Nfld. & Labrador

Clarenville man with rare eye disease wants N.L. to pay for treatment

Wyatt Ellis fears he'll go blind without $4,400 surgery for keratoconus, which isn't covered by the provincial Medical Care Plan.

Wyatt Ellis fears he'll go blind without $4,400 surgery for keratoconus, which isn't covered by MCP

Wyatt Ellis and Nina Gagliano sit with their one-year-old son, Jaxon. (Mark Quinn/CBC)

A Clarenville man is asking the province to pay for surgery to keep him from losing his vision to a rare eye disease.

Wyatt Ellis says he needs cornea cross-linking surgery but Newfoundland and Labrador's Medical Care Plan doesn't pay for it.

"I feel like our health-care system has failed us," he said. "I hope changes are made to cover this surgery or it will be coming out of my own pocket, which is very unfair, I think, for something that's a necessity. You know, your eyes are a necessity in life."

How long will it be until I lose my sight?- Wyatt Ellis

Ellis, 21, went to an eye doctor almost two years ago when his vision began to get "fuzzy," he said. He was diagnosed with keratoconus, a disease that results in progressive damage to the cornea, the outer clear, round structure that covers the eye's iris and pupil.

Ellis says his vision has deteriorated since he was first saw a doctor about it.

"More so in my right eye but my left is starting to progress as well," he said. "From that day I was diagnosed it was, you know, how long will it be until I lose my sight?"

Ellis, who has launched a GoFundMe campaign to help pay for the surgery, is in school learning to be a millwright, and said the disease is affecting his work.

"It's really hard doing some tasks like welding. It's very hard to see my welds. It's very stressful," he said.

Ellis, 21, was diagnosed with a rare eye disease called keratoconus almost two years ago. It's a condition that causes progressive vision loss. (Mark Quinn/CBC)

He's also the father of a one-year-old child.

"It's really going to affect me and my family — especially my newborn son and doing the things with him that he might love, like hockey or other sports. I want to be there and do those things with him."

Eliis says his doctor, opthalmologist Chris Jackman, told him the solution is a surgical treatment called cross-linking, a procedure that uses ultraviolet light and eye drops to strengthen the collagen fibres in the cornea.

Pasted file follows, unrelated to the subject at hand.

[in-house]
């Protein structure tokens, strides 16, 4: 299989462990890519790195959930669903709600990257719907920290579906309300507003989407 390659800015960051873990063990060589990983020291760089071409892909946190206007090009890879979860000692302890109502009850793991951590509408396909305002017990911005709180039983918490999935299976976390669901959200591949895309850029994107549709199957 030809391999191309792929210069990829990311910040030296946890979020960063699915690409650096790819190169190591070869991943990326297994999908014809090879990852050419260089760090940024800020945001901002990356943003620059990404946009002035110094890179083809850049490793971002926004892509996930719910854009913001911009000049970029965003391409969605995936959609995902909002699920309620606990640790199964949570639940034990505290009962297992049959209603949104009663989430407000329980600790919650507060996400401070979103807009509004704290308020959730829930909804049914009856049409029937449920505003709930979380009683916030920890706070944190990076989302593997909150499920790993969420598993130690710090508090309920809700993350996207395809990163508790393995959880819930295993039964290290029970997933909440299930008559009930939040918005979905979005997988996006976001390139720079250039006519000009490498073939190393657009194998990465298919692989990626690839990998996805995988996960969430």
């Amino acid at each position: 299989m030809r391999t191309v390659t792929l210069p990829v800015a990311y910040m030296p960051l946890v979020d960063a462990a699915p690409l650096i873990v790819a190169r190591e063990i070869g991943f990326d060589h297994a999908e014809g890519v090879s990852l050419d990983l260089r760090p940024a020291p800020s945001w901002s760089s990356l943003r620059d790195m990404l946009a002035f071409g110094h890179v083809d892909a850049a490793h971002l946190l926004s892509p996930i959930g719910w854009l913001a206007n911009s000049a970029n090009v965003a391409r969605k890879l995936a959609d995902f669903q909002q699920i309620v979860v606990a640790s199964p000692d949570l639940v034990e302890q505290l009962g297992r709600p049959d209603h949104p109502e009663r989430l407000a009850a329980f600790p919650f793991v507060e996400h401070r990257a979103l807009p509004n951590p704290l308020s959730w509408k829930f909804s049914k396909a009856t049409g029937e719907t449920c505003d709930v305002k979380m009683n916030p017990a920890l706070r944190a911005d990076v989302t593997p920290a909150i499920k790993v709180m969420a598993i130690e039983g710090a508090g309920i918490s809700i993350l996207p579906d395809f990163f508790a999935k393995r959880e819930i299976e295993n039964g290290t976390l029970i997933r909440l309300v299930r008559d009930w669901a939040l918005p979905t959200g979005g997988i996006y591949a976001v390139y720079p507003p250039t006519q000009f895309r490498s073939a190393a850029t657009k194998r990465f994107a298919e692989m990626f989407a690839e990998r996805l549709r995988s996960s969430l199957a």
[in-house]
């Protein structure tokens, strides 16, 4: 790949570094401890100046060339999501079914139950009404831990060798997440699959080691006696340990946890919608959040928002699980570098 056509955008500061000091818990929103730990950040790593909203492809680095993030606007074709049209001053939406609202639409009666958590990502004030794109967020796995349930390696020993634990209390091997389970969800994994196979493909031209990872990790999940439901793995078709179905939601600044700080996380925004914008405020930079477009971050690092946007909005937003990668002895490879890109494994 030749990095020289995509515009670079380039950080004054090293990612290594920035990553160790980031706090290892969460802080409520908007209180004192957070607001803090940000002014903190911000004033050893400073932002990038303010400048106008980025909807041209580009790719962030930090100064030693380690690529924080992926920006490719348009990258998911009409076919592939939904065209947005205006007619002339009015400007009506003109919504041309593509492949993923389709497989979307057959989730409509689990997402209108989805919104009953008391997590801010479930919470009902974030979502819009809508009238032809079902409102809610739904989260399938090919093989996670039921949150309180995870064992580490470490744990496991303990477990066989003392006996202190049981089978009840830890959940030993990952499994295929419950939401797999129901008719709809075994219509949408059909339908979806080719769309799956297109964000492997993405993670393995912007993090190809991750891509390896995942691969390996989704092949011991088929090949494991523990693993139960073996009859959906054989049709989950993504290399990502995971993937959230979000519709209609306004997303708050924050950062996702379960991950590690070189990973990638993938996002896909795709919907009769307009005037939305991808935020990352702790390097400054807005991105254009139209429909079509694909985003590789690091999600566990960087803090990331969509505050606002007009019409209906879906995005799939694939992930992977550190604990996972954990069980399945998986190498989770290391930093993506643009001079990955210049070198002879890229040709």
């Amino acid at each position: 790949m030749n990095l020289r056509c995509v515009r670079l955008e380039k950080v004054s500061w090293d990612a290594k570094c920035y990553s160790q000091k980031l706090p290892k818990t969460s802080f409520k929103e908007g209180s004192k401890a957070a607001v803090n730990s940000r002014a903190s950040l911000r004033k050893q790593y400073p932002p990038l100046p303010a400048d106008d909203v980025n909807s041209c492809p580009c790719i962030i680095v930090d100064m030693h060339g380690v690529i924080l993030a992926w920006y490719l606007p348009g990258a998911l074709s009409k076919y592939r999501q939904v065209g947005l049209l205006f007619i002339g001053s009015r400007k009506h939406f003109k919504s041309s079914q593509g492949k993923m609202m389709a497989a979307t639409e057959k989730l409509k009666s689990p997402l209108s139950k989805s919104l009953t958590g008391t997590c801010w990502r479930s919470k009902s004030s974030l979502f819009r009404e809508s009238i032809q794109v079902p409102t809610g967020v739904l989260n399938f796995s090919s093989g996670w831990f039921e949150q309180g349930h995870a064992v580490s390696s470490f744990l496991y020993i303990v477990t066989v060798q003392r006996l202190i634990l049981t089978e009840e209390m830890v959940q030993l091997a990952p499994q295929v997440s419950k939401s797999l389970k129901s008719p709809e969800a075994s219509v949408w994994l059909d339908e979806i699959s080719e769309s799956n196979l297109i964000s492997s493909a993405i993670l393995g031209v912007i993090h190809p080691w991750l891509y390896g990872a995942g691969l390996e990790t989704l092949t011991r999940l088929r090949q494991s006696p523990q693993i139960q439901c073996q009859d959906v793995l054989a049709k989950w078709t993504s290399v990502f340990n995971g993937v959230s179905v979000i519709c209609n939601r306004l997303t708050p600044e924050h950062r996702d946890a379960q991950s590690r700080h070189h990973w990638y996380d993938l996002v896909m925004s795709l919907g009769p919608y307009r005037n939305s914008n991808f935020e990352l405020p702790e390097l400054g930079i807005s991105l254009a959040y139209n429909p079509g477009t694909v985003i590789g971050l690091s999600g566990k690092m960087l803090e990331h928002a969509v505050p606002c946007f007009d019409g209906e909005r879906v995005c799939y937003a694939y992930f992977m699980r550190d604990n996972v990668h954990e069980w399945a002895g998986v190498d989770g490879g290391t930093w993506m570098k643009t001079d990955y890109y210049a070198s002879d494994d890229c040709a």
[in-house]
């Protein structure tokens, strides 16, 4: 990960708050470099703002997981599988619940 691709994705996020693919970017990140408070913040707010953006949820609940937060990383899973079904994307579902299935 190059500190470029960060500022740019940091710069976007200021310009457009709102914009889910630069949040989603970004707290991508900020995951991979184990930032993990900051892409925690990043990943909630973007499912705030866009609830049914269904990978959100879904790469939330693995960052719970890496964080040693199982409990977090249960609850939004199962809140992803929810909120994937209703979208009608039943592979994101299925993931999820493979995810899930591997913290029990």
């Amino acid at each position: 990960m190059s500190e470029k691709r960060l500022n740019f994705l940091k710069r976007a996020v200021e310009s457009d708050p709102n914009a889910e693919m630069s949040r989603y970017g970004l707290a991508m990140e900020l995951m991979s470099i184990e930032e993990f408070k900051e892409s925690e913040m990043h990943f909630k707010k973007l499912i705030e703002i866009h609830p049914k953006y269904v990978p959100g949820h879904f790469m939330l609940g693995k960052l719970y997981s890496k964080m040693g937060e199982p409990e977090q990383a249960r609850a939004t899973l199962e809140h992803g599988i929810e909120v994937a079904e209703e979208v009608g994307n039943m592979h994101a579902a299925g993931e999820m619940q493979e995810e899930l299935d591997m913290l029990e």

'He struggles a lot'

Nina Gagliano, Ellis's partner and the mother of their child, says it's difficult to watch Ellis's vision deteriorating.

Gagliano fears vision loss will make it difficult for Ellis to earn a living and take care of Jackson. (Mark Quinn/CBC)

"He struggles a lot with it and I find that sometimes he gets really down because any normal activity that a person with good eyesight can do, he can't, and it frustrates him. I want him to be able to play with his son and see him grow," she said.

Provincial response

Health Minister John Haggie says the province insures new services when there's good reason to do so.

Health Minister John Haggie says he'd consider a request from the Newfoundland and Labrador Medical Association for the province to start insuring cross-linking, but a request hasn't been made. (Peter Cowan/CBC)

"We have a process with the Newfoundland and Labrador Medical Association about adopting new technologies and new fee codes and there is and evidence-based process and we haven't had a request from them yet," he said.

"So we'll keep an eye on it and certainly if the evidence is there, I'm sympathetic to a request from the NLMA."

Haggie says another treatment for keratoconus — cornea transplants — is covered by MCP.

Not covered in Atlantic Canada

Newfoundland and Labrador is not the only Atlantic Canadian province where cross-linking surgery isn't covered.

"None of the Atlantic provinces currently cover cross-linking," says Dr. Kenneth Roberts, former chair of the Atlantic Canadian Ophthalmology Society, in a written statement sent to CBC.

Cross-linking should be covered as a medically essential service.- Kenneth Roberts


Roberts says cross-linking surgery should be covered by provincial plans like MCP.

"Keratoconus is a blinding eye condition, and cross-linking should be covered as a medically essential service," he said.

Corneal transplants have limitations, said Roberts. He said they're the treatment of choice for end-stage keratoconus.

"Generally today people are picked up in the very early stages of keratoconus when cross-linking is most effective," he wrote. "Corneal transplants are a major eye surgery that has a very long recovery time (two years). And corneal transplants generally last only 10 years. Since keratoconus affects young people, their transplant will likely need to be redone every 10 years."

He said cross-linking can cost more than $4,000 for both eyes but it's hard to determine the cost of cornea transplants because they're covered by public health insurance in Canada. In the U.S., he said, a corneal transplant costs between $13,000 and $28,000 US.

Roberts suggested cross-linking is a better option for young patients with keratoconus.

"Having cross-linking done at the right time can stop the progression of keratoconus and the patient will never require a transplant. The healing time for cross-linking is significantly shorter, approximately four weeks or less," said Roberts.

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